The UAE may be taking their lumps on the international level, but a strong foundation has been set for the game of rugby to grow.
In rugby, UAE finds you must walk before you can run
UAE rugby might have suffered another chastening week on the field at international level, but the changing face of the game here continues to gather pace.
Cyrus Homayoun became the first Emirati to start a Test match when he lined up at fullback for the national side against Brazil in the Emirates Cup of Nations on Tuesday.
Two other UAE nationals, Ali Mohammed, the wing, and Mohanned Shaker, the lock forward, were also handed game time as replacements in that match.
The possible contingent of five Emiratis in the squad for Friday's meeting with Kenya in Dubai is the most there has been for a rugby international to date.
The increasing presence of indigenous players at the top level has coincided with the Abu Dhabi Saracens becoming the first UAE club to appoint an Emirati development officer this week.
Mohammed Hassan Rahma, who made his international debut at the Dubai Rugby Sevens at the start of this month, will juggle his day job with his new role as the club's director for development of Emirati rugby.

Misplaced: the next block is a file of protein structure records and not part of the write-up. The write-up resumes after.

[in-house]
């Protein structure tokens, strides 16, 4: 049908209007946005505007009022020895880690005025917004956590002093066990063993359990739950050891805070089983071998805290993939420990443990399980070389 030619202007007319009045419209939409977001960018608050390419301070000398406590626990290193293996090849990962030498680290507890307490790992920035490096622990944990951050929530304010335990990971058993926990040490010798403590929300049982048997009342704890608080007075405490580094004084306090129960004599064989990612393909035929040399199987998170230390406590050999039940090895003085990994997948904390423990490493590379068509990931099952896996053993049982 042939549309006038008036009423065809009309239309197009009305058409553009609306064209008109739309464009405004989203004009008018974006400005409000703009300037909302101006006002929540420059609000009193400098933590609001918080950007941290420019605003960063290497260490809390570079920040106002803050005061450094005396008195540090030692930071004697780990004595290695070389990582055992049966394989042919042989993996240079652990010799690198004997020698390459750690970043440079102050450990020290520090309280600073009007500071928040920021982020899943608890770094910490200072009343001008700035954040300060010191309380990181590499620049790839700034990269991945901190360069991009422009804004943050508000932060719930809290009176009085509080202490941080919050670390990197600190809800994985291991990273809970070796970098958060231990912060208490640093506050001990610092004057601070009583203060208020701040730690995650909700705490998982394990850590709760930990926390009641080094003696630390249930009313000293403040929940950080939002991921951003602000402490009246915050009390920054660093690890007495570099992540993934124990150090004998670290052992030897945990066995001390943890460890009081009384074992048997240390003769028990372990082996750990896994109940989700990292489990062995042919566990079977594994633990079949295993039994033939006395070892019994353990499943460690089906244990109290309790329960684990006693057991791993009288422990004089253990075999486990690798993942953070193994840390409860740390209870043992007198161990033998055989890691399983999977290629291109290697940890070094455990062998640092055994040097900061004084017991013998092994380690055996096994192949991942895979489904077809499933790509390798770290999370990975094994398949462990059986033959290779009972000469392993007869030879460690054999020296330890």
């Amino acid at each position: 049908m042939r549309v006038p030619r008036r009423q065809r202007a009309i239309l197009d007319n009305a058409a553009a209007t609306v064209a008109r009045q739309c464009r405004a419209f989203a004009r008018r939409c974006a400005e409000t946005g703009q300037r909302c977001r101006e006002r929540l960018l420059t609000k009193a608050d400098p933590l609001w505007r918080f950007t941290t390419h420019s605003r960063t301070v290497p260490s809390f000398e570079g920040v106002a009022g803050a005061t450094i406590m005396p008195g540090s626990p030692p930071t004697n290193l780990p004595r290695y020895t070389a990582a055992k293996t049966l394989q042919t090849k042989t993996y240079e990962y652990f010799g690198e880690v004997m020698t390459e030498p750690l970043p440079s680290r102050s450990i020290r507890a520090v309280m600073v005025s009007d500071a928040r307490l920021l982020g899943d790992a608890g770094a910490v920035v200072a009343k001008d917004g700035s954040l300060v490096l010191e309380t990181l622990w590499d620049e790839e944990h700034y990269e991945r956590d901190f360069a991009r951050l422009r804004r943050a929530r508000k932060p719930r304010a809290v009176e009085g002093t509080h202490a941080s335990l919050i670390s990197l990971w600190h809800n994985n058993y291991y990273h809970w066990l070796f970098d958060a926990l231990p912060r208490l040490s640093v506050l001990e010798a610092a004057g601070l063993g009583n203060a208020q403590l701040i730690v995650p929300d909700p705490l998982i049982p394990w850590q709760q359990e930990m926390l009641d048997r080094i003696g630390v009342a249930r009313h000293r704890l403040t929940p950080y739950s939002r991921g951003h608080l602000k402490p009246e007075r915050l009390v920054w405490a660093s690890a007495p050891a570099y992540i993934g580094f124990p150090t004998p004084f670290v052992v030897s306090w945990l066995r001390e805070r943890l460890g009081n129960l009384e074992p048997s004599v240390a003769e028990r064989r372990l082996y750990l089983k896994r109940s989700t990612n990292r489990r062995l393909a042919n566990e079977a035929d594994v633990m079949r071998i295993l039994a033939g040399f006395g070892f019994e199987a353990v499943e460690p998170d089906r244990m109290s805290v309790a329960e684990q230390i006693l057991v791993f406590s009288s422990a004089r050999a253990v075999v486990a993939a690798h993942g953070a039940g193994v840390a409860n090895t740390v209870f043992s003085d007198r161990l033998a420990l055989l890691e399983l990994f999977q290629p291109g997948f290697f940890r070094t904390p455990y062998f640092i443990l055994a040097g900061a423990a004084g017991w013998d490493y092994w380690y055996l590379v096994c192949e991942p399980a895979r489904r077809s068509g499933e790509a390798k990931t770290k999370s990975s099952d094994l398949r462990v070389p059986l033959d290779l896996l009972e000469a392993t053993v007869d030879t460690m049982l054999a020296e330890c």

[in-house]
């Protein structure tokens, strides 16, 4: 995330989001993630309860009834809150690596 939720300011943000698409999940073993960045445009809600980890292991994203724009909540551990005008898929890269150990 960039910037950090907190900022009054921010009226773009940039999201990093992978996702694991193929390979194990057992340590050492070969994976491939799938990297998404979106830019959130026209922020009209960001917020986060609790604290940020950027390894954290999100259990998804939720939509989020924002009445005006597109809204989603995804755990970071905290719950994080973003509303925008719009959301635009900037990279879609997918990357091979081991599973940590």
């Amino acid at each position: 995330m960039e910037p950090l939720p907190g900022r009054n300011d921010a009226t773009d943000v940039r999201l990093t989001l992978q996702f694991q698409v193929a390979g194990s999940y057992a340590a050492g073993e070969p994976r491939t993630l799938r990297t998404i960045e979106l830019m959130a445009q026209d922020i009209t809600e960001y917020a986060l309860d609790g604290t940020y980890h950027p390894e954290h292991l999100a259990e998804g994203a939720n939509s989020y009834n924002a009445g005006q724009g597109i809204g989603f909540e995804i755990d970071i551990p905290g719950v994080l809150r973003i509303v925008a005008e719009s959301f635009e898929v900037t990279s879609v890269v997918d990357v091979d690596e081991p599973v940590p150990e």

The club have two English-speaking development officers, and this is another sign of their commitment to the grassroots game, according to Brett Bowie, the Saracens chairman.
"[Rahma] will be going into schools and speaking to the boys there about what rugby is all about, Emirati to Emirati," Bowie said.
"With his experience, and his background with the national team, it is about leveraging that to get young guys into touch rugby, then further down the track the real game."
Saracens, who have played in the second tier UAE Conference since entering domestic competition at the start of this season, have ambitious development plans.
The club also recently signed an association with Llandovery College, the prolific Welsh school that is the alma mater of George North and Alun Wyn Jones, the current Wales international players.
The link up is expected to see pupils live and coach in the capital during their gap years between leaving the school and attending university, and play for the club.
The Saracens squad has 21 different nationalities, with the appointment of Rahma aimed at improving the Arab quota, according to Dave Jackson, the club president.
"It is about building the enthusiasm among Emiratis, and creating heroes like Mo," Jackson said. "When they see players like him on the field, they realise they can play for the national team."